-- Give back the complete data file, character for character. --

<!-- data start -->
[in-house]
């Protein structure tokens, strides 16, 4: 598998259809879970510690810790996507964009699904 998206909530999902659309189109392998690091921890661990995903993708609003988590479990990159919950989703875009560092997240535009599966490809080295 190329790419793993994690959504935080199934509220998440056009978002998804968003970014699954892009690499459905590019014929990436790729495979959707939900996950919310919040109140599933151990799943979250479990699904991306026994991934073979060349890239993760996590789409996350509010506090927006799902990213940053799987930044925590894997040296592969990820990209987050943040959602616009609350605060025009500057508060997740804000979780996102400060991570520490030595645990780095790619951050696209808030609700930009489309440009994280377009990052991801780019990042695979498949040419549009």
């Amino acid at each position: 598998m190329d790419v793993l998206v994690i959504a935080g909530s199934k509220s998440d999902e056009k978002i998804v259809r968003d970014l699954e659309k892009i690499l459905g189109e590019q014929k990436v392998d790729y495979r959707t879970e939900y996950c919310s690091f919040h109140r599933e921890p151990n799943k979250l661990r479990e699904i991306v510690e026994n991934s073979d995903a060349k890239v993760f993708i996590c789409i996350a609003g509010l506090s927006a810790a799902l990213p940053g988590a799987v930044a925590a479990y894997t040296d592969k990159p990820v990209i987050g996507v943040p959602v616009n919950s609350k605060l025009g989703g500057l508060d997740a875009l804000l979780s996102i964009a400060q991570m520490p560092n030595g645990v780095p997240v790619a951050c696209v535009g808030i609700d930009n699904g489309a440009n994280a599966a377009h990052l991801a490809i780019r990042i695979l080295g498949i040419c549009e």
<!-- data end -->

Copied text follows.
[in-house]
């Protein structure tokens, strides 16, 4: 598998259809879970510690810790996507964009699904 998206909530999902659309189109392998690091921890661990995903993708609003988590479990990159919950989703875009560092997240535009599966490809080295 190329790419793993994690959504935080199934509220998440056009978002998804968003970014699954892009690499459905590019014929990436790729495979959707939900996950919310919040109140599933151990799943979250479990699904991306026994991934073979060349890239993760996590789409996350509010506090927006799902990213940053799987930044925590894997040296592969990820990209987050943040959602616009609350605060025009500057508060997740804000979780996102400060991570520490030595645990780095790619951050696209808030609700930009489309440009994280377009990052991801780019990042695979498949040419549009």
């Amino acid at each position: 598998m190329d790419v793993l998206v994690i959504a935080g909530s199934k509220s998440d999902e056009k978002i998804v259809r968003d970014l699954e659309k892009i690499l459905g189109e590019q014929k990436v392998d790729y495979r959707t879970e939900y996950c919310s690091f919040h109140r599933e921890p151990n799943k979250l661990r479990e699904i991306v510690e026994n991934s073979d995903a060349k890239v993760f993708i996590c789409i996350a609003g509010l506090s927006a810790a799902l990213p940053g988590a799987v930044a925590a479990y894997t040296d592969k990159p990820v990209i987050g996507v943040p959602v616009n919950s609350k605060l025009g989703g500057l508060d997740a875009l804000l979780s996102i964009a400060q991570m520490p560092n030595g645990v780095p997240v790619a951050c696209v535009g808030i609700d930009n699904g489309a440009n994280a599966a377009h990052l991801a490809i780019r990042i695979l080295g498949i040419c549009e």